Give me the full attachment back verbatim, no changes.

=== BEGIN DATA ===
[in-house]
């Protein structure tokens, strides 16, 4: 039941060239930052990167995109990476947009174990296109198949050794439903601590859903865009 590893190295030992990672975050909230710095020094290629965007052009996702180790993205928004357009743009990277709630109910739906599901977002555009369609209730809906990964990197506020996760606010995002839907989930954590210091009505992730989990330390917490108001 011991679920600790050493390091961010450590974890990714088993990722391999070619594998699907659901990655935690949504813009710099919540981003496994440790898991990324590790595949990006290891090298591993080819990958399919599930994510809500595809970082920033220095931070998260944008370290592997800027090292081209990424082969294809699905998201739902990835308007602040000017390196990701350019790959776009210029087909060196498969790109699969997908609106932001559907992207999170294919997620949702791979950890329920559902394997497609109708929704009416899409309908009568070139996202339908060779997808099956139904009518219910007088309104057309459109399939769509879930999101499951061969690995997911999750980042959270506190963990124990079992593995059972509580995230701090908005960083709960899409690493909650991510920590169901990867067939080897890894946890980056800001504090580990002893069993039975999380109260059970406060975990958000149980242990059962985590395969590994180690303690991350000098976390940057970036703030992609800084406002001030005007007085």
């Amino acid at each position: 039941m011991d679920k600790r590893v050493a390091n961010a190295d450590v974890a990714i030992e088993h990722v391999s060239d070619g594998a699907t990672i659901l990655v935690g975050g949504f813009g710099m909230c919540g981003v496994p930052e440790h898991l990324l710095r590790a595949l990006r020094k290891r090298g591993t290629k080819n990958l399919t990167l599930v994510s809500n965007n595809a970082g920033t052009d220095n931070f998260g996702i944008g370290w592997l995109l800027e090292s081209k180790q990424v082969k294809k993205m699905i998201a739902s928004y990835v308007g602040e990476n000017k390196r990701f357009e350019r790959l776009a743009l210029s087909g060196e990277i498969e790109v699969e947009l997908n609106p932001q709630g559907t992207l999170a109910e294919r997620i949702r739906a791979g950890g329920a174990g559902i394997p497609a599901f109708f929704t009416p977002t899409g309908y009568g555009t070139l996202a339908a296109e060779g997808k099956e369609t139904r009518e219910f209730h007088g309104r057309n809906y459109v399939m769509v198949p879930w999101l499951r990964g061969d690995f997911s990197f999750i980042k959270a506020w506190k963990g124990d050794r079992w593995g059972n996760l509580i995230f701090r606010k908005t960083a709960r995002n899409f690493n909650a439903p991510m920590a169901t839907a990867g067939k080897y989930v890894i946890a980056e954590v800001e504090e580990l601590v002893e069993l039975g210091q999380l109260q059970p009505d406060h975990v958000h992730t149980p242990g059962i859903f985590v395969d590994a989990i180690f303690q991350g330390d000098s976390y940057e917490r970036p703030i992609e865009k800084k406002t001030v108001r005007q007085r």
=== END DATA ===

[in-house]
């Protein structure tokens, strides 16, 4: 039941060239930052990167995109990476947009174990296109198949050794439903601590859903865009 590893190295030992990672975050909230710095020094290629965007052009996702180790993205928004357009743009990277709630109910739906599901977002555009369609209730809906990964990197506020996760606010995002839907989930954590210091009505992730989990330390917490108001 011991679920600790050493390091961010450590974890990714088993990722391999070619594998699907659901990655935690949504813009710099919540981003496994440790898991990324590790595949990006290891090298591993080819990958399919599930994510809500595809970082920033220095931070998260944008370290592997800027090292081209990424082969294809699905998201739902990835308007602040000017390196990701350019790959776009210029087909060196498969790109699969997908609106932001559907992207999170294919997620949702791979950890329920559902394997497609109708929704009416899409309908009568070139996202339908060779997808099956139904009518219910007088309104057309459109399939769509879930999101499951061969690995997911999750980042959270506190963990124990079992593995059972509580995230701090908005960083709960899409690493909650991510920590169901990867067939080897890894946890980056800001504090580990002893069993039975999380109260059970406060975990958000149980242990059962985590395969590994180690303690991350000098976390940057970036703030992609800084406002001030005007007085």
């Amino acid at each position: 039941m011991d679920k600790r590893v050493a390091n961010a190295d450590v974890a990714i030992e088993h990722v391999s060239d070619g594998a699907t990672i659901l990655v935690g975050g949504f813009g710099m909230c919540g981003v496994p930052e440790h898991l990324l710095r590790a595949l990006r020094k290891r090298g591993t290629k080819n990958l399919t990167l599930v994510s809500n965007n595809a970082g920033t052009d220095n931070f998260g996702i944008g370290w592997l995109l800027e090292s081209k180790q990424v082969k294809k993205m699905i998201a739902s928004y990835v308007g602040e990476n000017k390196r990701f357009e350019r790959l776009a743009l210029s087909g060196e990277i498969e790109v699969e947009l997908n609106p932001q709630g559907t992207l999170a109910e294919r997620i949702r739906a791979g950890g329920a174990g559902i394997p497609a599901f109708f929704t009416p977002t899409g309908y009568g555009t070139l996202a339908a296109e060779g997808k099956e369609t139904r009518e219910f209730h007088g309104r057309n809906y459109v399939m769509v198949p879930w999101l499951r990964g061969d690995f997911s990197f999750i980042k959270a506020w506190k963990g124990d050794r079992w593995g059972n996760l509580i995230f701090r606010k908005t960083a709960r995002n899409f690493n909650a439903p991510m920590a169901t839907a990867g067939k080897y989930v890894i946890a980056e954590v800001e504090e580990l601590v002893e069993l039975g210091q999380l109260q059970p009505d406060h975990v958000h992730t149980p242990g059962i859903f985590v395969d590994a989990i180690f303690q991350g330390d000098s976390y940057e917490r970036p703030i992609e865009k800084k406002t001030v108001r005007q007085r």